Busch: Throttling Back The Fed

Chairman of the U.S. House of Representatives Financial Services Committee Rep. Barney Frank said he plans legislation to restrict the Federal Reserve's emergency lending powers and subject the central bank to a "complete audit" according to Reuters . "In addition, he said the House would move to rein in the authority that allows the Fed to lend to a wide range of non-bank firms in "unusual and exigent circumstances."While I generally don't make a habit of it, I have to agree with Rep. Frank on this issue. Congress is finally waking up to the enormous power and money the Fed has at its disposal without oversight.

Ben Bernanke and the Federal Reserve expanded the use of "unusual and exigent" (Section 13(3) of the Federal Reserve Act) to the extreme to lend to almost anyone under these circumstances. It's created the impression that the Fed is not only the lender of first resort, but of any resort to do whatever it takes to stabilize the financial system. Under the law, it is a long stretch for the central bank to make these decisions. As for the argument that quick decisions have to be made when a crisis hits, I argue that the quick decision to lend to an investment bank, then to create an SIV, then to effectively tell a bank what price they should pay in a takeover is not salient in supporting rapid decision making.

But don't just take it from me. Here's what Vince Reinhart (senior Fed staffer) said at the time, "the worst policy mistake in a generation."Or Richmond Fed President Jeffrey Lacker who said it created a "moral hazard" and that markets would expect the Fed to be there anytime something bad happened.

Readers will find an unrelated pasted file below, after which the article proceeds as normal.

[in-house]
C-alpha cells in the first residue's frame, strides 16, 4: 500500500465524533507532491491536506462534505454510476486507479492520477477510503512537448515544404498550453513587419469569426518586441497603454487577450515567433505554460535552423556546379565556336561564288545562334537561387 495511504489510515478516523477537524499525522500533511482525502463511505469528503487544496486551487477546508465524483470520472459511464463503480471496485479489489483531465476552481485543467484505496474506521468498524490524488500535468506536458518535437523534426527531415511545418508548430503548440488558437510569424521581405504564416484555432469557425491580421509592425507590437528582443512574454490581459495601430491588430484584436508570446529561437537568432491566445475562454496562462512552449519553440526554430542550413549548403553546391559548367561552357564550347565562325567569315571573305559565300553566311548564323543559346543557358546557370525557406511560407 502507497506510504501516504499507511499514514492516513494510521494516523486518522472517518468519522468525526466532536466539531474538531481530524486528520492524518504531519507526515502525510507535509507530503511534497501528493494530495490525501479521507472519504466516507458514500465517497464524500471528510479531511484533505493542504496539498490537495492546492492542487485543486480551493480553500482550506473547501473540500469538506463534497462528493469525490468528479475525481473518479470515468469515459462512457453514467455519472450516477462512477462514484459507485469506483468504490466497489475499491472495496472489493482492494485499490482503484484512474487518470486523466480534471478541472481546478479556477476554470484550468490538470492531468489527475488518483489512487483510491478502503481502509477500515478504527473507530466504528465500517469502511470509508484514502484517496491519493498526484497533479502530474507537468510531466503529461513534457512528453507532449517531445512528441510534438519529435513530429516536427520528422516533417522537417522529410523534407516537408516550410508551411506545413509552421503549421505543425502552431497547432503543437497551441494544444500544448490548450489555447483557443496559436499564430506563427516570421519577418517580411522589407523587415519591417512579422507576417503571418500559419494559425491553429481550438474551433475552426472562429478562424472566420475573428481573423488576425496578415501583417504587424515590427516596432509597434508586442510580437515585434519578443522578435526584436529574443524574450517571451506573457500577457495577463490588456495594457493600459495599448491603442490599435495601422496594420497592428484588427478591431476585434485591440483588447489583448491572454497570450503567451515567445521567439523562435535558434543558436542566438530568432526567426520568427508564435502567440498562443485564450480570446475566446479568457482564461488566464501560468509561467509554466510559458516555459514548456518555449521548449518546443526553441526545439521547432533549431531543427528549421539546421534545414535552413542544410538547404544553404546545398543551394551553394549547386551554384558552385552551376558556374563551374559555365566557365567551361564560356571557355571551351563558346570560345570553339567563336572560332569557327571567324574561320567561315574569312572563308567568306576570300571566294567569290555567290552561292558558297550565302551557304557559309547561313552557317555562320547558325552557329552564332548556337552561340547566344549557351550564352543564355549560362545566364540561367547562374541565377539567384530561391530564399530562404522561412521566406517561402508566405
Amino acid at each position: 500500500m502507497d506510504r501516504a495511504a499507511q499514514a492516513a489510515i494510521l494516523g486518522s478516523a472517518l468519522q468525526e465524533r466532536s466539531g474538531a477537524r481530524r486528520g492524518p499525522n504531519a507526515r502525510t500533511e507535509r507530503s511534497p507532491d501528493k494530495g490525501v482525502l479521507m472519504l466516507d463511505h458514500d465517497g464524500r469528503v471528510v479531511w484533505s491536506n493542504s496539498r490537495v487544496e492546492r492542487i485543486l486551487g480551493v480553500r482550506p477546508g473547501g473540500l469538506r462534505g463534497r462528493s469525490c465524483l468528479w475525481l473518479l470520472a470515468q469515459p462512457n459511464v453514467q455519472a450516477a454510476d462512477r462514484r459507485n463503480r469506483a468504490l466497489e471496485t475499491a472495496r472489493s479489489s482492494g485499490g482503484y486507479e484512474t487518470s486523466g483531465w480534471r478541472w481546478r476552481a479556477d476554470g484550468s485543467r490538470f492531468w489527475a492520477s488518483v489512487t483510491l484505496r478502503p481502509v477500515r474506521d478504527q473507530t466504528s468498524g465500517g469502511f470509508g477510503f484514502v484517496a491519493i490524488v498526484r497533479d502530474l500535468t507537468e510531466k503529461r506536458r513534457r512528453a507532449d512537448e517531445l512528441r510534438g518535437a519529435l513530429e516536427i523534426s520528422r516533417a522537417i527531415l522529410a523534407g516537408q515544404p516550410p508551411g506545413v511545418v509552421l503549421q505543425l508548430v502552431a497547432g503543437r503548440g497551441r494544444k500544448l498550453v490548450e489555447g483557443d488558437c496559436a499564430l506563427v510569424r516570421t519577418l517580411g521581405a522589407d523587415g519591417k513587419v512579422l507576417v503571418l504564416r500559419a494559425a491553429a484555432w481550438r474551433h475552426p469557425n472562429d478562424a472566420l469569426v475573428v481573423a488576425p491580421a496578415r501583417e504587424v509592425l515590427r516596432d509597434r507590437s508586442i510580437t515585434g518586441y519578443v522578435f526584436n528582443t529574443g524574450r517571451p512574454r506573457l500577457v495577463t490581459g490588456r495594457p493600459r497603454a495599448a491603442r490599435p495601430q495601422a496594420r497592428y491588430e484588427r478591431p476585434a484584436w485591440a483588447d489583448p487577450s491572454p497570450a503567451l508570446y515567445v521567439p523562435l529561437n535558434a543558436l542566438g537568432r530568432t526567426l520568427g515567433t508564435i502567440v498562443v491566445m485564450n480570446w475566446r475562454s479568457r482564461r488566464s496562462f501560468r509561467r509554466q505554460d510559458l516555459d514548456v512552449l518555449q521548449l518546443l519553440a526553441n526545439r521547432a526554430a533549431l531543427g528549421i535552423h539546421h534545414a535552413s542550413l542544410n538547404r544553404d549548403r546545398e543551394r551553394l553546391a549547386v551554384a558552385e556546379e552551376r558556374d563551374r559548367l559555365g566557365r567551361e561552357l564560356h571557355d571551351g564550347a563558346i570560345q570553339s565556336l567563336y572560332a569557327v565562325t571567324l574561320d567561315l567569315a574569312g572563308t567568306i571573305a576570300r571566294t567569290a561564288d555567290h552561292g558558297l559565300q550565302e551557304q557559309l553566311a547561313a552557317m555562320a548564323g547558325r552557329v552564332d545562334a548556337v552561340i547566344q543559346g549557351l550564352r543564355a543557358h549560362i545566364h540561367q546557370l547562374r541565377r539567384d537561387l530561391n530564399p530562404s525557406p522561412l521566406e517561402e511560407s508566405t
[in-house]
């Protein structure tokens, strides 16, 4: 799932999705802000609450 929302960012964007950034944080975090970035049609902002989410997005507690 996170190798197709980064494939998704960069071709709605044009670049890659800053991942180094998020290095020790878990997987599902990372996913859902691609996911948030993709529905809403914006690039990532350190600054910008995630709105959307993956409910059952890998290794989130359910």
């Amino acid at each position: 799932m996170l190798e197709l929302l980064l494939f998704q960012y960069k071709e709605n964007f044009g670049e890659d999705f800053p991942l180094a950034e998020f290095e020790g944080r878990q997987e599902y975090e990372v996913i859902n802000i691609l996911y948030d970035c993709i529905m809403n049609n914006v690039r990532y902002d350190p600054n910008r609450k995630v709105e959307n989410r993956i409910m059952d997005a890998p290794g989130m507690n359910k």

The decisions made without following the legal structure that had been established for the central bank did something worse: it created uncertainty. To me and others, this led to a misperception that Lehman Brothers would be bailed out. When they weren't, the uncertainty led to a financial panic.

Frank said the audit and emergency lending provisions would be incorporated in broader legislation to revamp U.S. financial regulation that would likely pass the House in October. (RTRS) So far, this bill has been slow to get down as Congress has focused on health care. With the anniversary of the "Panic of 08", let's hope Congress recognizes the need to act.


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Andrew Busch
Andrew Busch


Andrew B. Busch is Global FX Strategist at BMO Capital Markets, a recognized expert on the world financial markets and how these markets are impacted by political events, and a frequent CNBC contributor. You can comment on his piece andreach him here and you can follow him on Twitter athttp://twitter.com/abusch .